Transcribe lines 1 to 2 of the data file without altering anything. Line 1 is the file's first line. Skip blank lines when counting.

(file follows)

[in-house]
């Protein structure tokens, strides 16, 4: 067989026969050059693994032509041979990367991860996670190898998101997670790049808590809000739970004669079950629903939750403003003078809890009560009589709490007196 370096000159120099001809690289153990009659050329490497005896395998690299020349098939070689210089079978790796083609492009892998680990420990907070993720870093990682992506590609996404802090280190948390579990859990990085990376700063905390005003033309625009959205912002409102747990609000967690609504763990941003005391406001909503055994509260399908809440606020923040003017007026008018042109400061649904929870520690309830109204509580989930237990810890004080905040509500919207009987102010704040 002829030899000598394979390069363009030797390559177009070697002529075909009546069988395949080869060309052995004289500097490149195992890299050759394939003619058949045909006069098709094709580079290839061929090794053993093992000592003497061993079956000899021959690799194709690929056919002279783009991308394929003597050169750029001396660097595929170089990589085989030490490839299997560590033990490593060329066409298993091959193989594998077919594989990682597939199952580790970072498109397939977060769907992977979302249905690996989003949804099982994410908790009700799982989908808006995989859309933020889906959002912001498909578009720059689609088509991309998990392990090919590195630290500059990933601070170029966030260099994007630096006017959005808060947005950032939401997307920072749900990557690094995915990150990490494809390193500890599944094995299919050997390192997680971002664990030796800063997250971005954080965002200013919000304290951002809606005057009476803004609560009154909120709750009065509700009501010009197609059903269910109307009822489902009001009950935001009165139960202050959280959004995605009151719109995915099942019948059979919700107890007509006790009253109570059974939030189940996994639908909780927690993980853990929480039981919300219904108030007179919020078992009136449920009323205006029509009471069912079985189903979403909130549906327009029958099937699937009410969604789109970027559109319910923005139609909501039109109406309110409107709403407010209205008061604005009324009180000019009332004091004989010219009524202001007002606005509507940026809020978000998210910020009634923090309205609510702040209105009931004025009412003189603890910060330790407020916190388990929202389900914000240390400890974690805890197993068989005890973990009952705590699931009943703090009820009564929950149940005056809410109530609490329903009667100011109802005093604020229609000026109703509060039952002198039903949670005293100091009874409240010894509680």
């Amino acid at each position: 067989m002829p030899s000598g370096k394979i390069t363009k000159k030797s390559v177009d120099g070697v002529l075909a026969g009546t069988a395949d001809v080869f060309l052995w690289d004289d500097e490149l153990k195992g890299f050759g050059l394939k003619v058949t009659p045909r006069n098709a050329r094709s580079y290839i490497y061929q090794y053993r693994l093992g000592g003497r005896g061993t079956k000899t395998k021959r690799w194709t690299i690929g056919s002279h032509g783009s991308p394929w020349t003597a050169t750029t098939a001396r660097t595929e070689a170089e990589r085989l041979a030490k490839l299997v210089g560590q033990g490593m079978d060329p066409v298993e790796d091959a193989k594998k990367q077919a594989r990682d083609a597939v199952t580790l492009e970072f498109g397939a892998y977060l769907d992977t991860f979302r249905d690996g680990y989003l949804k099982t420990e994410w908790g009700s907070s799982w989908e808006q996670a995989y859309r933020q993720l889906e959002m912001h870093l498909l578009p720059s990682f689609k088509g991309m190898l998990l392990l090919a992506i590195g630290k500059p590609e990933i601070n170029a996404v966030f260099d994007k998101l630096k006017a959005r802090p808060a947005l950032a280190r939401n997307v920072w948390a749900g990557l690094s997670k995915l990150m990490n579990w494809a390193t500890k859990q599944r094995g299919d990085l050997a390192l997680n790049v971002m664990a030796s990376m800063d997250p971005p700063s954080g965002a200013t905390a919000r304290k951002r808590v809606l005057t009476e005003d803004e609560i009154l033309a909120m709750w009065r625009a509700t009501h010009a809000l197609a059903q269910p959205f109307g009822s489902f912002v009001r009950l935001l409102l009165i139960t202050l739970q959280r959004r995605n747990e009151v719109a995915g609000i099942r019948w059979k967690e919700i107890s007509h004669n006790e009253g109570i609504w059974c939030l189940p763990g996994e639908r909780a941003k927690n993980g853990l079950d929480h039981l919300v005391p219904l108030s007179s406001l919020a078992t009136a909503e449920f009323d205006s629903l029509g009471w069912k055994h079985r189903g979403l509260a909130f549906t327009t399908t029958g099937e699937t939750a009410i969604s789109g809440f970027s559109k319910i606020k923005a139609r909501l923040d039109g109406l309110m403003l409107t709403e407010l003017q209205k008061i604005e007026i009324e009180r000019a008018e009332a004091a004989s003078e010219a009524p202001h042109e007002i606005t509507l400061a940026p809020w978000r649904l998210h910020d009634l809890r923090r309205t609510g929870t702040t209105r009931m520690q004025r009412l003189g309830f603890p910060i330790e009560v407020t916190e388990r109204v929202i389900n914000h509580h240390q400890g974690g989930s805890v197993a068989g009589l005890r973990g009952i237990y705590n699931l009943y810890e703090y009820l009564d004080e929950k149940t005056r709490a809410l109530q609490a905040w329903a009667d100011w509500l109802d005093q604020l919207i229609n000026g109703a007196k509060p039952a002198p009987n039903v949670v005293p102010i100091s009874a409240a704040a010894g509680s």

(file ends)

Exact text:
[in-house]
């Protein structure tokens, strides 16, 4: 067989026969050059693994032509041979990367991860996670190898998101997670790049808590809000739970004669079950629903939750403003003078809890009560009589709490007196 370096000159120099001809690289153990009659050329490497005896395998690299020349098939070689210089079978790796083609492009892998680990420990907070993720870093990682992506590609996404802090280190948390579990859990990085990376700063905390005003033309625009959205912002409102747990609000967690609504763990941003005391406001909503055994509260399908809440606020923040003017007026008018042109400061649904929870520690309830109204509580989930237990810890004080905040509500919207009987102010704040 002829030899000598394979390069363009030797390559177009070697002529075909009546069988395949080869060309052995004289500097490149195992890299050759394939003619058949045909006069098709094709580079290839061929090794053993093992000592003497061993079956000899021959690799194709690929056919002279783009991308394929003597050169750029001396660097595929170089990589085989030490490839299997560590033990490593060329066409298993091959193989594998077919594989990682597939199952580790970072498109397939977060769907992977979302249905690996989003949804099982994410908790009700799982989908808006995989859309933020889906959002912001498909578009720059689609088509991309998990392990090919590195630290500059990933601070170029966030260099994007630096006017959005808060947005950032939401997307920072749900990557690094995915990150990490494809390193500890599944094995299919050997390192997680971002664990030796800063997250971005954080965002200013919000304290951002809606005057009476803004609560009154909120709750009065509700009501010009197609059903269910109307009822489902009001009950935001009165139960202050959280959004995605009151719109995915099942019948059979919700107890007509006790009253109570059974939030189940996994639908909780927690993980853990929480039981919300219904108030007179919020078992009136449920009323205006029509009471069912079985189903979403909130549906327009029958099937699937009410969604789109970027559109319910923005139609909501039109109406309110409107709403407010209205008061604005009324009180000019009332004091004989010219009524202001007002606005509507940026809020978000998210910020009634923090309205609510702040209105009931004025009412003189603890910060330790407020916190388990929202389900914000240390400890974690805890197993068989005890973990009952705590699931009943703090009820009564929950149940005056809410109530609490329903009667100011109802005093604020229609000026109703509060039952002198039903949670005293100091009874409240010894509680």